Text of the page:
distribution of the partnership properties.[26]
Private respondent seasonably interposed a motion for reconsideration of
such decision of the Court of Appeals.
Acting thereupon on June 27, 1990, the Court of Appeals issued its assailed
Resolution, reversing its Decision of January 15, 1990, and remanding the case to
the SEC for the formation of a receivership committee, as envisioned in the
Tongco Order.
G. R. No. 100313 came about in view of the dismissal by the Court of
Appeals[27] of the Petition for Certiorari with a Prayer for Preliminary Injunction,
docketed as CA-G. R. SP No. 24189, seeking to annul and set aside the orders,
dated January 24, 1991 and April 19, 1989, respectively, in Civil Case No. 5326
before the Regional Trial Court of Bacolod City.
The antecedent facts are as follows:
Sometime in June of 1988, petitioner Sy Yong Hu & Sons through its
Managing Partner, Jesus Sy, applied for a building permit to reconstruct its
building called Sy Yong Hu & Sons Building, located in the central business
district of Bacolod City, which had been destroyed by fire in the late 70s. On

July 5, 1988, respondent City Engineer issued Building Permit No. 4936 for the
reconstruction of the first two floors of the building. Soon thereafter,
reconstruction work began. In January, 1989, upon completion of its
reconstruction, the building was occupied by the herein petitioners, Bacolod and
Upholstery Supply Company and Negros Isuzu Sales, which businesses are owned
by successors-in-interest of the deceased partners Jose Sy and Vicente
Sy. Petitioner John Tan, who is also an occupant of the reconstructed building, is
the brother-in-law of deceased partner Marciano Sy.[28]
From the records on hand, it can be gleaned that the Tongco Order[29],
dated October 5, 1988, in SEC Case No. 1648, had, among others, denied a
similar petition of the intervenors therein (now private respondents) for a
restraining order and/or injunction to enjoin the reconstruction of the same
building. However, on October 10, 1988, respondent Intestate Estate sent a
letter to the City Engineer claiming that Jesus Sy is not authorized to act for
petitioners Sy Yong Hu & Sons with respect to the reconstruction or renovation of
the property of the partnership. This was followed by a letter dated November
11, 1988, requesting the revocation of Building Permit No. 4936.
Respondent City Engineer inquired[30] later from Jesus Sy for an authority to
sign for and on behalf of Sy Yong Hu & Sons to justify the latters signature in the
application for the building permit, informing him that absent any proof of his
authority, he would not be issued an occupancy permit.[31] On December 27,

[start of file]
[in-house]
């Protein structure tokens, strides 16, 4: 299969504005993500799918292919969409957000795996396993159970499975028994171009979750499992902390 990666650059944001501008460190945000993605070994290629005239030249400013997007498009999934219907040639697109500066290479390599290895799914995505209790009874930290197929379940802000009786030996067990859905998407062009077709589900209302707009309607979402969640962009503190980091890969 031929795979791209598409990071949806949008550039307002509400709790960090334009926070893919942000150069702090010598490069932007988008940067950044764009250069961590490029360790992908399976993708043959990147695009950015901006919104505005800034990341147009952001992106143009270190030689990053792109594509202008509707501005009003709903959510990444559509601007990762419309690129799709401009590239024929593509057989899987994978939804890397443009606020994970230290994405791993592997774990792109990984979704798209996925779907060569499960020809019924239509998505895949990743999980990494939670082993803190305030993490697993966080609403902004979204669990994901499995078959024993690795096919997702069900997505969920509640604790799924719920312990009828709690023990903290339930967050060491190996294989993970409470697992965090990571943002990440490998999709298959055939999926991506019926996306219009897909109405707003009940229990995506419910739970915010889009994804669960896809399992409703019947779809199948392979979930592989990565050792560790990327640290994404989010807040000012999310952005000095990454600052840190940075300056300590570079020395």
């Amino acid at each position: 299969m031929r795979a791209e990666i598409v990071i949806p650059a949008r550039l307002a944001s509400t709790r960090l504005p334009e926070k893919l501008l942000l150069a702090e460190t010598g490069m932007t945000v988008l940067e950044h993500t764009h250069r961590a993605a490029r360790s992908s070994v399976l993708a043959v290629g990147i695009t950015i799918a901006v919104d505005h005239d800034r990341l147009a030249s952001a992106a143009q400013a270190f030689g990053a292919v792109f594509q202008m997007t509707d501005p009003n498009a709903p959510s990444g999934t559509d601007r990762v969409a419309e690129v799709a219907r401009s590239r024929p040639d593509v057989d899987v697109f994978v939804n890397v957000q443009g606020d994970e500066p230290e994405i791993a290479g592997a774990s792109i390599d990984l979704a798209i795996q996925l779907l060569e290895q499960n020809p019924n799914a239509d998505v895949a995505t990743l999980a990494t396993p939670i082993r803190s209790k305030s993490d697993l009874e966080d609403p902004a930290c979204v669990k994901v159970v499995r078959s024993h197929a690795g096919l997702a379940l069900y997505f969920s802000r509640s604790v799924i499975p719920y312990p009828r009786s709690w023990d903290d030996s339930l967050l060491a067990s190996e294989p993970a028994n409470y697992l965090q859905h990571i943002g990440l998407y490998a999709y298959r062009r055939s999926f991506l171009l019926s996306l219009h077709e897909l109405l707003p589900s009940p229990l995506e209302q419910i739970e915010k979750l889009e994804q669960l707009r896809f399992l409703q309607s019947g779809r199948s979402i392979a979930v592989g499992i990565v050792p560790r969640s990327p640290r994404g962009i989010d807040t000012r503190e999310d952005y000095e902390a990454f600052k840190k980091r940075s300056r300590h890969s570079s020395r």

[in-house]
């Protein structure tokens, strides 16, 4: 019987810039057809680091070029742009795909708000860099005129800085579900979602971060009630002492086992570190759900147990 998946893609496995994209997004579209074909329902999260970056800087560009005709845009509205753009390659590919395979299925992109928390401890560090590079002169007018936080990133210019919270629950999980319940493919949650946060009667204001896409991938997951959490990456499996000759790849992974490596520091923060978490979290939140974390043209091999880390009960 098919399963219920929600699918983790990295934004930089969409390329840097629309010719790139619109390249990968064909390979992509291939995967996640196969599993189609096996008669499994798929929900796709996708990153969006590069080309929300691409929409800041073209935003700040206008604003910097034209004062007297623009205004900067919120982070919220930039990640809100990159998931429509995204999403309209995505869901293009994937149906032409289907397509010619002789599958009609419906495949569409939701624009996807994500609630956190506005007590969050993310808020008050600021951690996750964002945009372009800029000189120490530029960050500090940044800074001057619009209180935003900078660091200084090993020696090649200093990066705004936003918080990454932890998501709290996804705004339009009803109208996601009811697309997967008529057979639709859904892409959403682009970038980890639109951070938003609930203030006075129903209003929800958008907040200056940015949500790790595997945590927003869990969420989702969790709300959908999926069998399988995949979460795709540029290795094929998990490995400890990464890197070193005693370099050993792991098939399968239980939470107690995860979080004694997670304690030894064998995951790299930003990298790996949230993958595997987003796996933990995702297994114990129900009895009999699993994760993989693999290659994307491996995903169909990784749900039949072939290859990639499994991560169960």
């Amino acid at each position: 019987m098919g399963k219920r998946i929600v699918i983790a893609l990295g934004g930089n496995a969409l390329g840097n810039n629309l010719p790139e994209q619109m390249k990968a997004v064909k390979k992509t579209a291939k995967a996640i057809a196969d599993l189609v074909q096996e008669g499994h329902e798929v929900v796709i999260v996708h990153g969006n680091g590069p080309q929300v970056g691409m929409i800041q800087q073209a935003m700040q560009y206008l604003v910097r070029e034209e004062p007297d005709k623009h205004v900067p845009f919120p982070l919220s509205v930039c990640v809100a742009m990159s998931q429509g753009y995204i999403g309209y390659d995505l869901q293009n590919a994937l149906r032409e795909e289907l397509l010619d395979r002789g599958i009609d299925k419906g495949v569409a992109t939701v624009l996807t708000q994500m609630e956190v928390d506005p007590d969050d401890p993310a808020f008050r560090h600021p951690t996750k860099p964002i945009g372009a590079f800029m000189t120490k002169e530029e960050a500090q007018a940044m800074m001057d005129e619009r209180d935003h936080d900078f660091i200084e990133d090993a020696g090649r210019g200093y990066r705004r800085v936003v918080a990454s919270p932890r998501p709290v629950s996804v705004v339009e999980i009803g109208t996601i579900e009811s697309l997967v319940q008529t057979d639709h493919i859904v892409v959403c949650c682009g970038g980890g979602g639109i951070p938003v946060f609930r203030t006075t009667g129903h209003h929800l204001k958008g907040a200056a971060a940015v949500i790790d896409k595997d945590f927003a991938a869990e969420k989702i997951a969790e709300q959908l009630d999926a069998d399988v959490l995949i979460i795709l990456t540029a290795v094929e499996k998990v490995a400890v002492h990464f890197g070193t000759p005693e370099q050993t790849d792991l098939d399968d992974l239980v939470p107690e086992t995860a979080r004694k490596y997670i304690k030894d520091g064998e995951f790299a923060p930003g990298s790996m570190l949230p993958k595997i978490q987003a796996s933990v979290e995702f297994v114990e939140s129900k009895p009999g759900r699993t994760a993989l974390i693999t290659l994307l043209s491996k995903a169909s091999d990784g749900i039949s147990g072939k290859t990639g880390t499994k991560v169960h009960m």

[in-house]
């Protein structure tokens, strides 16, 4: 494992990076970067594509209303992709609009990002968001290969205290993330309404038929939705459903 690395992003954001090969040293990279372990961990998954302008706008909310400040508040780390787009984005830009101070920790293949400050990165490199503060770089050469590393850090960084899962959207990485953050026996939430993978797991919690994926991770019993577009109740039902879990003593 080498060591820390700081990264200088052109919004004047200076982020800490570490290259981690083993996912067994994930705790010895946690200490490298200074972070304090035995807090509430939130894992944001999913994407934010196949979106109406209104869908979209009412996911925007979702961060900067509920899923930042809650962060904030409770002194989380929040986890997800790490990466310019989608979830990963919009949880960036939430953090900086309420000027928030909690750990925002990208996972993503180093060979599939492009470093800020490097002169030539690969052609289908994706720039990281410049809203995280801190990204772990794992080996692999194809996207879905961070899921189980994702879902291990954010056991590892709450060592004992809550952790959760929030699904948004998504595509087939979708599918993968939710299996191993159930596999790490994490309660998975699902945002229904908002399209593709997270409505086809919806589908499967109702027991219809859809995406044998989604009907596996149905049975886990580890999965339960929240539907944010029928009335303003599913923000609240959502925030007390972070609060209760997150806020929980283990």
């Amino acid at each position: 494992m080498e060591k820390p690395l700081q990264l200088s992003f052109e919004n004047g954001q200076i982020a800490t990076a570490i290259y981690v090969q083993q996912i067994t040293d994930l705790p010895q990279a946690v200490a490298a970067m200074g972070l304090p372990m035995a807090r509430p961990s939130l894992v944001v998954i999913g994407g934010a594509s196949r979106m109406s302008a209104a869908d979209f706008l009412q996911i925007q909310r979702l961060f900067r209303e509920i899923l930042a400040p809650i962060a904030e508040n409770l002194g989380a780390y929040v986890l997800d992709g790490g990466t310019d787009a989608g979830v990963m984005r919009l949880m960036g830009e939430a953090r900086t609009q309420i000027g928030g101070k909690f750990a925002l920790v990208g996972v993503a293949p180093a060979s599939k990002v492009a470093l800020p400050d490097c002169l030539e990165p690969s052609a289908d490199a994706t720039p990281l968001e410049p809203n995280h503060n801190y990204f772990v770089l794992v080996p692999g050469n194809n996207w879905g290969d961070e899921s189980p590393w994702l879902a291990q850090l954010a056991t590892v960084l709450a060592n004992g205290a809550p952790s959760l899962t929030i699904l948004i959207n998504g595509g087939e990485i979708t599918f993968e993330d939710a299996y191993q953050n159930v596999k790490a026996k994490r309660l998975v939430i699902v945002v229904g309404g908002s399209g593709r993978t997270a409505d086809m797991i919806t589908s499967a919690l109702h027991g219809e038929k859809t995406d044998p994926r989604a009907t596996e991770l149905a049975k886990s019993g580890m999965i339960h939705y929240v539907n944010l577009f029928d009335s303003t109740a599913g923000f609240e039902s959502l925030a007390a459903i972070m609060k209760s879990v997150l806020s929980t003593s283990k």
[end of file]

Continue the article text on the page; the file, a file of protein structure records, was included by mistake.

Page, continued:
1988, respondent Intestate Estate reiterated its objection to the authority of
Jesus Sy to apply for a building permit and pointing out that in view of the
creation of a receivership committee, Jesus Sy no longer had any authority to act
for the partnership.[32]
In reply, Jesus Sy informed the City Engineer that the Tongco Order had
been elevated to the SEC en banc, making him still the authorized manager of
the partnership. He then requested that an occupancy permit be issued as Sy
Yong Hu & Sons had complied with the requirements of the City Engineers Office
and the National Building Code.[33]
Unable to convince the respondent City Engineer to revoke subject building
permit, respondent Intestate Estate brought a Petition for Mandamus with
prayer for a Writ of Preliminary Injunction,docketed as Civil Case No 5326
before the Regional Trial Court of Bacolod City and entitled Intestate Estate of
the Late Sy Yong Hu vs. Engineer Jose P. Falsis, Jr. [34] The Complaint concluded
with the following prayer:
WHEREFORE PREMISES CONSIDERED, it is respectfully prayed of the Honorable
Court that:
1. A writ of Preliminary Injunction be issued to the respondent, after preliminary
hearing is had. compelling his office to padlock the premises occupied, without

the requisite Certificate of Occupancy; to stop all construction activities, and


barricade the same premises so that the unwary public will not be subject to
undue hazards due to lack of requisite safety precaution;
2. The Respondent be ordered to enforce without exemption every requisite
provision of the Building Code as so mandated by it.[35]
Petitioners Sy Yong Hu & Sons, the owners of the building sought to be
padlocked were not impleaded as party to the petition dated February 22,
1989. Neither were the lessees-occupants thereon so impleaded. Thus, they
were not notified of the hearing scheduled for April 5, 1989, on which date the
Petition was heard. Subsequently, however, the Regional Trial Court issued an
order dated April 19, 1989 for the issuance of a Writ of Preliminary Mandatory
Injunction ordering the City Engineer to padlock the building.[36]
On May 9, 1989, upon learning of the issuance of the Writ of Preliminary
Injunction, dated May 4, 1989, petitioners immediately filed the: (1) Motion for
Intervention; (2) Answer in Intervention; and (3) Motion to set aside order of
mandatory injunction. In its order dated June 22, 1989, the Motion for
Intervention was granted by the lower court through Acting Presiding Judge